Mons was located near Waterloo and near the spot where Marlborough had defeated the armies of Louis XIV. Morale among the British soldiers was high, as the very ground they were now treading had already seen some of the greatest victories in British history.

The German first Army was led by General von Kluck, who was surprised by the British presence ahead of him. As far as he was aware, the British had only landed in Dunkirk a few days before. He was now worried about an attack from behind by the Belgians and a possible attack on his flank by the British.

Eventually, the British and German armies positioned themselves on either side of the 60-foot-wide Mons Canal. The British army formed a salient, with the French army led by Lanrezac to their right. Battle started at 9 a.m. on August 23. The British riflemen were so skilled and fast that the German soldiers were under the impression that they were being fired at with machine guns.

After having withstood shelling and gunfire for six straight hours, the salient’s powers slowly started to dwindle. If the salient yielded, the troops along the straight section of the canal would be in danger, so withdrawal was ordered toward 5 p.m.

During the night, without consulting the British, the French commander Lanrezac ordered the complete retreat of his troops. As a result, the British army was now without protection, so the British armies also ordered retreats. The Germans had renewed their attacks and in the ensuing chaos, one British battalion never received its orders to retreat. Of this battalion, only two officers and 200 men survived.

So, far from being the mythical victorious battle that history made of it, the Battle of Mons lasted nine hours, engaged two divisions and caused 1,600 British casualties. It held up the advance of the German first army by one day. At the same time, in the Battle of the Frontiers, the French had suffered 140,000 casualties in four days, which was twice the number of the entire BEF.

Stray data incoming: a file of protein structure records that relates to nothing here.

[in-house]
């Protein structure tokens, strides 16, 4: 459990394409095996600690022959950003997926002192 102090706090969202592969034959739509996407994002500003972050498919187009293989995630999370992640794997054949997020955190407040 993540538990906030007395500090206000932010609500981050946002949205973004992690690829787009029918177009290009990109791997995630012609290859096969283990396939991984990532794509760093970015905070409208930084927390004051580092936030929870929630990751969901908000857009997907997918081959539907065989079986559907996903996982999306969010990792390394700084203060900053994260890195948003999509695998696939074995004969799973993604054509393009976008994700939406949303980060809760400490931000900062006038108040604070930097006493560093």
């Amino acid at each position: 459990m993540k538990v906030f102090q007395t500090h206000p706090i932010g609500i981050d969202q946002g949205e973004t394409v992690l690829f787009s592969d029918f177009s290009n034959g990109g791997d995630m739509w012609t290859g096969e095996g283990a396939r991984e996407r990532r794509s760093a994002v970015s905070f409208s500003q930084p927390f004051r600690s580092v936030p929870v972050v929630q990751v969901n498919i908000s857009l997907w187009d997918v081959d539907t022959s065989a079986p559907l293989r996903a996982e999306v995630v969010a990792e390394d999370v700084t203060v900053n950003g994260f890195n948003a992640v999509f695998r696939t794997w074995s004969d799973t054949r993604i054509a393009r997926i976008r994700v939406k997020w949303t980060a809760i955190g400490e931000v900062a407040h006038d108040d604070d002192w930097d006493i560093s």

Final Notes

Barbara Tuchman’s “The Guns of August” is a detailed account of the first month of World War I. It is engagingly written, putting the reader into the position of soldiers, generals, and civilians at the time. Robert K. Massie writes in his foreword to the book: “And yet, so great is Mrs. Tuchman’s skill that the reader forgets what he knows. Surrounded by the thunder of guns, the thrust and parry of bayonet and sabre, he becomes almost a participant. Will the exhausted Germans keep coming? Can the desperate French and British hold? Will Paris fall?”

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If you are interested in war history, why not also read “The Art of War” by Sun Tzu?

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Who wrote the book?

Barbara Wertheim Tuchman was an American author and historian. Following her graduation from Radcliffe College with a Bachelor of Arts in 1933, she spent some time abroad living in Japan and in Spain. Later in life... (Read more)